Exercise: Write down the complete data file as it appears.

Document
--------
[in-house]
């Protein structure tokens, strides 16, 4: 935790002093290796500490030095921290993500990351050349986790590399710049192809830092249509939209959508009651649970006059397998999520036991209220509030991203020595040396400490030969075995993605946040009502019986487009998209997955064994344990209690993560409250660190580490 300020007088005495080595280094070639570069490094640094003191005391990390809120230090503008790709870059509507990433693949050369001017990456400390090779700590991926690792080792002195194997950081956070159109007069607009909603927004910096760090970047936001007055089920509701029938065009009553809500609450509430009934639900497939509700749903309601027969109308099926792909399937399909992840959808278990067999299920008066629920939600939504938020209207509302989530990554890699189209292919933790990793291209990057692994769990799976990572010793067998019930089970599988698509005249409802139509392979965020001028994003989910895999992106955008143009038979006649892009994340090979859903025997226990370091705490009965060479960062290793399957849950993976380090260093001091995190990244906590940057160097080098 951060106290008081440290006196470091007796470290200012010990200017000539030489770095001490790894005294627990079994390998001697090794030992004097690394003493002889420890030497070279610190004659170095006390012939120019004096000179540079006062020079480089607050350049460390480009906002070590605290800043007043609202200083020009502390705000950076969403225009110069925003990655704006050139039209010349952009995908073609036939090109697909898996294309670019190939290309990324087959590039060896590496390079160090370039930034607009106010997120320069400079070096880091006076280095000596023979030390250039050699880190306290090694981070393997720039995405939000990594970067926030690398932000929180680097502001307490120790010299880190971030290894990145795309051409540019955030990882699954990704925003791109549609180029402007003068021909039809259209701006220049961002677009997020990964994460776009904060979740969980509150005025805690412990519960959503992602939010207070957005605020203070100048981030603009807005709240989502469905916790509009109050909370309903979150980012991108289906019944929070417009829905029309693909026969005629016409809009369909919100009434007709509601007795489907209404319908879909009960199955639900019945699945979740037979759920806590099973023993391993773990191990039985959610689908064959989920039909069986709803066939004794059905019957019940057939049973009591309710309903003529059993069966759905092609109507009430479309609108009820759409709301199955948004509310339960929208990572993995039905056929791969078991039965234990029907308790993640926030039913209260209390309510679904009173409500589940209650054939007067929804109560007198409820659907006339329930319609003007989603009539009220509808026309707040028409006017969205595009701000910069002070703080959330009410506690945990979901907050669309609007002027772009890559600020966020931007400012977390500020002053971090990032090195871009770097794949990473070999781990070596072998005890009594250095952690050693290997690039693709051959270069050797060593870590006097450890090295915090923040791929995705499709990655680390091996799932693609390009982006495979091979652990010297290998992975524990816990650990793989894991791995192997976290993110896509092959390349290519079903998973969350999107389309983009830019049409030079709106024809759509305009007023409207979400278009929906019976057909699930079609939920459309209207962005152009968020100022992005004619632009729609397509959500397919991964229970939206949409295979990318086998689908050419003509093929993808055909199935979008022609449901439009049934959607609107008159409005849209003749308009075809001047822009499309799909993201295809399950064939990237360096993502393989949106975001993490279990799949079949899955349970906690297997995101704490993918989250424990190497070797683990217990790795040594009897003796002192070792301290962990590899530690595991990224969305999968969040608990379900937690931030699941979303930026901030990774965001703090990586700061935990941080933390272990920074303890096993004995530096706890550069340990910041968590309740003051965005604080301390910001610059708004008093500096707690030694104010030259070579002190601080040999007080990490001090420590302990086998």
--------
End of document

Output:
[in-house]
């Protein structure tokens, strides 16, 4: 935790002093290796500490030095921290993500990351050349986790590399710049192809830092249509939209959508009651649970006059397998999520036991209220509030991203020595040396400490030969075995993605946040009502019986487009998209997955064994344990209690993560409250660190580490 300020007088005495080595280094070639570069490094640094003191005391990390809120230090503008790709870059509507990433693949050369001017990456400390090779700590991926690792080792002195194997950081956070159109007069607009909603927004910096760090970047936001007055089920509701029938065009009553809500609450509430009934639900497939509700749903309601027969109308099926792909399937399909992840959808278990067999299920008066629920939600939504938020209207509302989530990554890699189209292919933790990793291209990057692994769990799976990572010793067998019930089970599988698509005249409802139509392979965020001028994003989910895999992106955008143009038979006649892009994340090979859903025997226990370091705490009965060479960062290793399957849950993976380090260093001091995190990244906590940057160097080098 951060106290008081440290006196470091007796470290200012010990200017000539030489770095001490790894005294627990079994390998001697090794030992004097690394003493002889420890030497070279610190004659170095006390012939120019004096000179540079006062020079480089607050350049460390480009906002070590605290800043007043609202200083020009502390705000950076969403225009110069925003990655704006050139039209010349952009995908073609036939090109697909898996294309670019190939290309990324087959590039060896590496390079160090370039930034607009106010997120320069400079070096880091006076280095000596023979030390250039050699880190306290090694981070393997720039995405939000990594970067926030690398932000929180680097502001307490120790010299880190971030290894990145795309051409540019955030990882699954990704925003791109549609180029402007003068021909039809259209701006220049961002677009997020990964994460776009904060979740969980509150005025805690412990519960959503992602939010207070957005605020203070100048981030603009807005709240989502469905916790509009109050909370309903979150980012991108289906019944929070417009829905029309693909026969005629016409809009369909919100009434007709509601007795489907209404319908879909009960199955639900019945699945979740037979759920806590099973023993391993773990191990039985959610689908064959989920039909069986709803066939004794059905019957019940057939049973009591309710309903003529059993069966759905092609109507009430479309609108009820759409709301199955948004509310339960929208990572993995039905056929791969078991039965234990029907308790993640926030039913209260209390309510679904009173409500589940209650054939007067929804109560007198409820659907006339329930319609003007989603009539009220509808026309707040028409006017969205595009701000910069002070703080959330009410506690945990979901907050669309609007002027772009890559600020966020931007400012977390500020002053971090990032090195871009770097794949990473070999781990070596072998005890009594250095952690050693290997690039693709051959270069050797060593870590006097450890090295915090923040791929995705499709990655680390091996799932693609390009982006495979091979652990010297290998992975524990816990650990793989894991791995192997976290993110896509092959390349290519079903998973969350999107389309983009830019049409030079709106024809759509305009007023409207979400278009929906019976057909699930079609939920459309209207962005152009968020100022992005004619632009729609397509959500397919991964229970939206949409295979990318086998689908050419003509093929993808055909199935979008022609449901439009049934959607609107008159409005849209003749308009075809001047822009499309799909993201295809399950064939990237360096993502393989949106975001993490279990799949079949899955349970906690297997995101704490993918989250424990190497070797683990217990790795040594009897003796002192070792301290962990590899530690595991990224969305999968969040608990379900937690931030699941979303930026901030990774965001703090990586700061935990941080933390272990920074303890096993004995530096706890550069340990910041968590309740003051965005604080301390910001610059708004008093500096707690030694104010030259070579002190601080040999007080990490001090420590302990086998």